Kotlin reified keyword explained
When I first started with Java, Generics became one of my favorite features. Later in my journey, I became quite fond of Reflection. Working with both often get quite cumbersome. When switching to Kotlin I found the pretty cool reified keyword that’s basically syntactic sugar and looks like magic at first glance (just like Kotlin’s extension functions). So, let’s just take a look at how we can use it in an Android example.
Initializing a ViewModel in Android was previously always a bit boilerplate to me. Frankly, I always forgot how to do it and always copied it from other classes. And the code does not look that beautiful, to be honest.
Reified extension methods to the rescue! In the snippet below, I created an extension function for Fragments that returns the exact same type of the ViewModel you want to initialize at runtime. Since type information of generic types will be erased at runtime, there’s actually no way to retrieve the type information of the desired ViewModel at runtime. The sample uses the reified keyword to specify T, which is a subtype of ViewModel. Now we can access the type of the generic T. Magic? Not exactly.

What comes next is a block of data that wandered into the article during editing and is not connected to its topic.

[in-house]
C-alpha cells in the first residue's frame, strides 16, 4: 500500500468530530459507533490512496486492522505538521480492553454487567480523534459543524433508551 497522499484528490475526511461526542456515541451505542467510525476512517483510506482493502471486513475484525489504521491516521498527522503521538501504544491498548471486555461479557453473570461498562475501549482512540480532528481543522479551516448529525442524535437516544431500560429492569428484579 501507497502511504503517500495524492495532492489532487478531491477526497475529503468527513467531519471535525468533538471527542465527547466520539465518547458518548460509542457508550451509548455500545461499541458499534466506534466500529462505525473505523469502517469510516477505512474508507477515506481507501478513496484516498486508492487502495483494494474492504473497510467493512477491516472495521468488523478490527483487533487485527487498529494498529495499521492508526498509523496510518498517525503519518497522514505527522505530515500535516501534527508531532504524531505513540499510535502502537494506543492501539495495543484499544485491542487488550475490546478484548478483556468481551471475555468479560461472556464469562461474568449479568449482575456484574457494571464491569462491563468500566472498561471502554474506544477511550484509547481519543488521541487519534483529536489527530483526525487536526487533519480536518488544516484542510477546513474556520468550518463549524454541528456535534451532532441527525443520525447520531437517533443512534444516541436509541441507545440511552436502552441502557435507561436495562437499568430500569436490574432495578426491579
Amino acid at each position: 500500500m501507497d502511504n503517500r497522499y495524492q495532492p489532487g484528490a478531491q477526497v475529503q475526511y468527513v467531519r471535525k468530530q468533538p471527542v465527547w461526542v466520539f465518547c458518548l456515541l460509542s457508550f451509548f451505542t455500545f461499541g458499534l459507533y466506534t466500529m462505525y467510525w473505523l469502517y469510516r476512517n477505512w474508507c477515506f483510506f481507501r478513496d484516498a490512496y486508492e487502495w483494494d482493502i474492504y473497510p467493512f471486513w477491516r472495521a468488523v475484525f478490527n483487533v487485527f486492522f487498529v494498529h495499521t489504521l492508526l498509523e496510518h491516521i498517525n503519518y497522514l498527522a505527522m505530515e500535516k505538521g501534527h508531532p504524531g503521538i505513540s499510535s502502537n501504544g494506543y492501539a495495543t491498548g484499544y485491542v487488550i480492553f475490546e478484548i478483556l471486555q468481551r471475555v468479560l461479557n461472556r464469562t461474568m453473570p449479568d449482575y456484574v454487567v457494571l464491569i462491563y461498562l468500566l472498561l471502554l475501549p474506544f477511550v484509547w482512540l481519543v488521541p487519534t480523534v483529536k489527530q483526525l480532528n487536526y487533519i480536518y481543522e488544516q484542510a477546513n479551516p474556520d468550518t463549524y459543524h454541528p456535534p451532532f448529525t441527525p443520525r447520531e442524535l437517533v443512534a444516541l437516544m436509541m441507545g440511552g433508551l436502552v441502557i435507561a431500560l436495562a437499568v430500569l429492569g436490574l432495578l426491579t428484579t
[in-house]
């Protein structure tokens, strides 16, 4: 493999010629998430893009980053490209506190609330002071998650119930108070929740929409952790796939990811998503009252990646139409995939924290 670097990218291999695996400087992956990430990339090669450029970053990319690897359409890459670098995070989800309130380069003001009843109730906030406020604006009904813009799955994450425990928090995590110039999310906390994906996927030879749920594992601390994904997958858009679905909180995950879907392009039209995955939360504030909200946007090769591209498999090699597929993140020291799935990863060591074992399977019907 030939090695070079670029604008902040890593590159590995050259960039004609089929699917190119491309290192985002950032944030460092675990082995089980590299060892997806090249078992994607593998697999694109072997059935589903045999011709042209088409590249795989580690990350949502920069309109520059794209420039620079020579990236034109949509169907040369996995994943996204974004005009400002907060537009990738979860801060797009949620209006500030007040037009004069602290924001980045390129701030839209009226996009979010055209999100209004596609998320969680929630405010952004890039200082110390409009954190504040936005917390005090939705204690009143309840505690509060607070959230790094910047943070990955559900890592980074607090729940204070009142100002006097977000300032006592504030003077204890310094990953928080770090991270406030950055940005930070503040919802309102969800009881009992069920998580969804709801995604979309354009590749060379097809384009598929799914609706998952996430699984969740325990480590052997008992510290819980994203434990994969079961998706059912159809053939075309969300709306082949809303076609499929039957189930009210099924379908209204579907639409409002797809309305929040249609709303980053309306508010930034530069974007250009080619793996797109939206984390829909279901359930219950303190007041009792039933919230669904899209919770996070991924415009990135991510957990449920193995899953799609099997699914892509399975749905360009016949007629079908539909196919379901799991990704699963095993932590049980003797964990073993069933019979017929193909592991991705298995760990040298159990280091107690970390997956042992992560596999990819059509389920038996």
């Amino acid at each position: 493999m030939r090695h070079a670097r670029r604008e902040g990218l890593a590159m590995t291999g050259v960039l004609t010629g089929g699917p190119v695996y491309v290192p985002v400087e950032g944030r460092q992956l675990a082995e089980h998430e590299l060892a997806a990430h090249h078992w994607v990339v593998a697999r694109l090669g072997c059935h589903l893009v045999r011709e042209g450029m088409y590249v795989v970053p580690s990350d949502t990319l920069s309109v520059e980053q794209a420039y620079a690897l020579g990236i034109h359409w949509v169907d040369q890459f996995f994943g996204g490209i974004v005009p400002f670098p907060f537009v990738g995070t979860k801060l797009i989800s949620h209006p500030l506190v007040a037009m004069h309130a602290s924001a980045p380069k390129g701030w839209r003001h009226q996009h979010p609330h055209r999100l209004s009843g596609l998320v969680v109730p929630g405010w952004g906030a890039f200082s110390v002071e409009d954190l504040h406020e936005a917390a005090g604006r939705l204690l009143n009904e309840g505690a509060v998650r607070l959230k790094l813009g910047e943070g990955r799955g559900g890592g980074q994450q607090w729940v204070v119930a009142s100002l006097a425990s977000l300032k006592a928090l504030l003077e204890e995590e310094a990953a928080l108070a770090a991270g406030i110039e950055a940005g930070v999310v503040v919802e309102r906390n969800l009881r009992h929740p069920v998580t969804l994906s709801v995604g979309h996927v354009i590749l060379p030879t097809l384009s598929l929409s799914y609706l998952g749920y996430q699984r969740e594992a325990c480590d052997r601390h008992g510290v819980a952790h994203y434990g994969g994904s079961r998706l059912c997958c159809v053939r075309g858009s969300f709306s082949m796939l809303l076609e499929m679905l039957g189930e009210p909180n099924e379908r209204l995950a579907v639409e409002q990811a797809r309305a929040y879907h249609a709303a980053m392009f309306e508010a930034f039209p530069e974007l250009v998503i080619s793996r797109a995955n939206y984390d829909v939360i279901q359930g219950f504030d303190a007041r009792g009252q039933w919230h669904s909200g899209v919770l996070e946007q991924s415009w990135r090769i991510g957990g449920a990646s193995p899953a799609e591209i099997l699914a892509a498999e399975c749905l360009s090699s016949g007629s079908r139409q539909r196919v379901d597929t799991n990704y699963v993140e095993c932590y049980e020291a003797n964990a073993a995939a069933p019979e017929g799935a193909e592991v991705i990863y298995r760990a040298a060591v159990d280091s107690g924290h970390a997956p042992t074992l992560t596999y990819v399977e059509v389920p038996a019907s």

Using the reified keyword requires the method to marked as inline. Marking a method as inline just means that the code of this method will be copied to the calling side (to the calling Fragment in this case). So, not so magical at all.
However, the calling side looks now more concise and easy to understand (and easier to remember).
So essentially it’s just syntactical sugar because the actual code in the first sample just got moved into a separate method, which is then copied back to the Fragment at compile time. Still, it really increases the readability of the code.
One last note about the example code: Newer Jetpack dependencies simplified the initialization and there’s already an extension function ComponentActivty.viewModels() in the Android KTX library which does exactly the same thing.